St Matthew’s in the City – a cathedral in central Auckland – is known for its basic Christian values, by which I mean that a lot of New Zealanders think it is dangerously radical, politically and theologically. I like it. I like my Anglicans radical, socialist, pro-gay, pro-the downtrodden. Christians were all like that once upon a far-off time.

I think it was already going that way when Mammal, a name band in the early ’70s, found itself booked to play there in a Battle of the Bands kind of thing. By “found itself booked,” I mean, “surprised by Graeme Nesbitt” again. Graeme was our manager, or booker, or publicist—we never really knew which.

Peter Kennedy was in the band at the time and, for the occasion, he had obtained the appropriate costume for an Eastern Rite priest, although we called it Greek Orthodox then. He also had a phosphorescent pink wig, worn as a fringe to completely obscure the face. He must have had his reasons.

When we rolled up in our band bus, there were already too many bands there, all trying to keep their gear organised in a shambolically overcrowded performance space. Somebody had not thought through the detail, you would be astonished to learn. Not only was there no stage or anything like it, there was no provision for the constant to-and-fro of many bands moving much equipment in-and-out.

In those far-off days everything tended to operate under the logistic aegis of Michael Mouse productions. But anything with a left-wing tinge would be more so. I’ve never worked out why, but it probably has something to do with the inevitable shit-fight that we leftists have whenever we start talking to each other about our assumptions or about our music tastes.

In those far-off days everything tended to operate under the logistic aegis of Michael Mouse productions.

Mammal had recently obtained a “smoke machine” – actually a rudimentary cooking appliance usually installed in “single men’s huts” as they were called at the time. I think it was Gil Peterson’s idea but it may have been Graeme. Anyway, you put a handful of powder from a brown paper bag on the element, and turned it on. Smoke was supposed to ensue.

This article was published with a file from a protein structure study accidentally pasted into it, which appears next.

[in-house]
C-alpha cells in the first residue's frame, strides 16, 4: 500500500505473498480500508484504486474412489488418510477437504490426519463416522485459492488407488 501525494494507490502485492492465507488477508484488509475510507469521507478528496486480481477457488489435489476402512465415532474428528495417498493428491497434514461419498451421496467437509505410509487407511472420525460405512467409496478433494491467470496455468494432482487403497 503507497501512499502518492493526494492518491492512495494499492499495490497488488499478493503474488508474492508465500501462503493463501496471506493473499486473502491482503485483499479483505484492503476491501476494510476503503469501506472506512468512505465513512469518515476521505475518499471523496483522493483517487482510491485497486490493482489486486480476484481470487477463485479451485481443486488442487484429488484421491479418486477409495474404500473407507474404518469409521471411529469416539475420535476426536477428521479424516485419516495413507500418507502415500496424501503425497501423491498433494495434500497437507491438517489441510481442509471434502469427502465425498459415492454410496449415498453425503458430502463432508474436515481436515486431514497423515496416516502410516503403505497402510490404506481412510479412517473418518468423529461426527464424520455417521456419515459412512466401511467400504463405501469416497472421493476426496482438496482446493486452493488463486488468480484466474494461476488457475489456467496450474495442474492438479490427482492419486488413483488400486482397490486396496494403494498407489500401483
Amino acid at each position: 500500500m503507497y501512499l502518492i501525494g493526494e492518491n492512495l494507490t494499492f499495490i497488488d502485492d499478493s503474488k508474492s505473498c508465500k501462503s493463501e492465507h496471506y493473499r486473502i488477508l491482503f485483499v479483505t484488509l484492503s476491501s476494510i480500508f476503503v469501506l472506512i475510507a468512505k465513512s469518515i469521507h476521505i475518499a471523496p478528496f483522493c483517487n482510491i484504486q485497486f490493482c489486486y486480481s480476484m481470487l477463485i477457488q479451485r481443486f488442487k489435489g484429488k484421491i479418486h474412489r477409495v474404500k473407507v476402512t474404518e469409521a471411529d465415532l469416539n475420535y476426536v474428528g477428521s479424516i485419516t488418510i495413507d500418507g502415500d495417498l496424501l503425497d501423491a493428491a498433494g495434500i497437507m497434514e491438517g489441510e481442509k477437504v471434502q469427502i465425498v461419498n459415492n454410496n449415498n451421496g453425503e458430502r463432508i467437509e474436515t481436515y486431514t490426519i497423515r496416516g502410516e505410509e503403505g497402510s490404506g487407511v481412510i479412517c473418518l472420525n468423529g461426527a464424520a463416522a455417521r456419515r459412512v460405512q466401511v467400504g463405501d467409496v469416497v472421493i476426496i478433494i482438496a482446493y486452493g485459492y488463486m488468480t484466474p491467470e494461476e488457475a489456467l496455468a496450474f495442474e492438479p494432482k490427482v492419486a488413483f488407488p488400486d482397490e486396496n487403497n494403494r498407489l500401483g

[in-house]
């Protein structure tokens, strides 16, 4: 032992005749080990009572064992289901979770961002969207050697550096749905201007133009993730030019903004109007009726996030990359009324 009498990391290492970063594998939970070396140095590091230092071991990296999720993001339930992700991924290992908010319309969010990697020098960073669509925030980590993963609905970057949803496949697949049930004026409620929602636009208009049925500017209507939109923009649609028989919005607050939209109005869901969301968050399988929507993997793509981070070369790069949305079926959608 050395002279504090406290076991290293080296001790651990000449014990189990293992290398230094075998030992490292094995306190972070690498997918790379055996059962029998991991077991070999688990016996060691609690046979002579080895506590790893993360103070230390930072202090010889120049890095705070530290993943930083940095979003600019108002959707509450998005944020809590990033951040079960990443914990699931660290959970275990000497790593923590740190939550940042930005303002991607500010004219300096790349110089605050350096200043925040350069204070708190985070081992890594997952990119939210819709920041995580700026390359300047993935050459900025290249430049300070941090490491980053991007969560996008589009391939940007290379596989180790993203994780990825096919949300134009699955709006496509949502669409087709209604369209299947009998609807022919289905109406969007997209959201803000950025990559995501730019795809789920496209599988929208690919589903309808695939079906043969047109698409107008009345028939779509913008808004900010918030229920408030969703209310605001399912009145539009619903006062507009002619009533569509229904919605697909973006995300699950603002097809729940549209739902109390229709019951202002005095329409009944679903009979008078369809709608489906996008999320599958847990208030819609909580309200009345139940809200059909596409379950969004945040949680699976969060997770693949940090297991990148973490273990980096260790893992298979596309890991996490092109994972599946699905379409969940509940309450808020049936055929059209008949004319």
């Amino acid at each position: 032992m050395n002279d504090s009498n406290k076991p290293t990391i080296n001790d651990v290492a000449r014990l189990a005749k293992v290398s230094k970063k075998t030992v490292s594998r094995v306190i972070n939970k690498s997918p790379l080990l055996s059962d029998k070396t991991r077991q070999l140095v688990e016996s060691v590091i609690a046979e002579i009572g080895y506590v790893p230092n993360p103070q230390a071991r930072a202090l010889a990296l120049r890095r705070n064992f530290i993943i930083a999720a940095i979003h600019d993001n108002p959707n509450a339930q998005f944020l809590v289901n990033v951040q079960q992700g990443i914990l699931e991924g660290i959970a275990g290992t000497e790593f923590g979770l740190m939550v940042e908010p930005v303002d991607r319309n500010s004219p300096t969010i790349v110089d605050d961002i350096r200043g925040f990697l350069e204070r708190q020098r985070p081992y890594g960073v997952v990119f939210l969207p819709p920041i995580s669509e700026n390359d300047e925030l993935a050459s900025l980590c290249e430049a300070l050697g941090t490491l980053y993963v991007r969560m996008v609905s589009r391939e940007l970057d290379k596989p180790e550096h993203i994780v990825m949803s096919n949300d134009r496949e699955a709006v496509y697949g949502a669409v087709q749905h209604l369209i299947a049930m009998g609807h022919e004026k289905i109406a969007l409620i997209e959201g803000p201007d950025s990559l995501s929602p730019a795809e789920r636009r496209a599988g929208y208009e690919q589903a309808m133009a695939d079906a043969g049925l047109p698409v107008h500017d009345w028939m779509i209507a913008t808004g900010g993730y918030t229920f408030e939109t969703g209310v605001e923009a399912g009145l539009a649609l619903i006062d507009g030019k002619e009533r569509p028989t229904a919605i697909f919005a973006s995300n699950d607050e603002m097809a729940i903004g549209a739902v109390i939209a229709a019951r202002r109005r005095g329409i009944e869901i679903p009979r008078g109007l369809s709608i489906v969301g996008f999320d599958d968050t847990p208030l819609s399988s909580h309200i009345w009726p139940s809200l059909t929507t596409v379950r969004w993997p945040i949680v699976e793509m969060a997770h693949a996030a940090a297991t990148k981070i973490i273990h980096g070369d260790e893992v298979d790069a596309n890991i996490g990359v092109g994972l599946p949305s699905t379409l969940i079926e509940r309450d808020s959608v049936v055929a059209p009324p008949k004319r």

Perhaps we should have had a trial run with this state-of-the-art, new – er, I mean, No. 8 wire – technology. We played our set, but we did not burn with frustration or even suspense when the smoke, in which none of us had much faith, failed to swirl and billow and add awe, shock and drama to our unnaturally early 11am performance.

It had not been one of our fairly frequent triumphs. We packed down gloomily, avoiding eye contact with the personnel of other bands, some of whom we would have known. You prefer eye contact to be at the gigs that have been triumphs. Not firing is embarrassing. Not firing but over-smoking is worse.

Then abruptly, in the absence of fire, there was smoke, lots and lots of pungent, biting, choking smoke. Our smoke machine delivered, not on cue, but it did its best. The cathedral quickly filled with smoke; apparently we had used too much powder.

Now St Matthew’s is a very big building, a real cathedral, and it’s a genuine challenge to get a good sound there. Many years after the smoky event described herein I sang very loud, somewhat confrontational, gospel at a slumbering John Key. It was at a big, corporate charity gig where the great man could allow himself to relax. Filling the room with sound has always been a challenge, but filling it with smoke was really – well, easy, once our pile of chemicals did their smoky work.

Detractors of St Matthew’s politics no doubt expect it to fill with fire and brimstone one of these days, so we gave them a harmless rehearsal.

I suppose Mammal had gotten used to unintended consequences, but I’m resigned to the strong possibility that our fumiferous exit may have looked like a tactic to throw off the competition ... I think the band on after us would have been disadvantaged by not being able to find their instruments in the murk, or their breath to sing with, when the time eventually came to do that.

But by then we were long gone. After a short time it seemed that a bus full of helpless mirth was a better response to the situation than getting cross with the technical crew.

As for the unhappily fumigated audience – there hadn’t been many at 11 in the morning. I suppose there must have been some judges present, because it was a Battle, and somebody had to win. If there were judges, we did not meet them. Nor did we figure in the results. No prizes for The Big Smoke, but it did give me an idea for a song, eventually.


Rick Bryant’s funeral service was held at St Matthew’s in the City, Auckland, on 11 December 2019. It featured performances by many of his collaborators, and can be viewed online.


This story originally appeared in Café Reader, and is republished here by permission.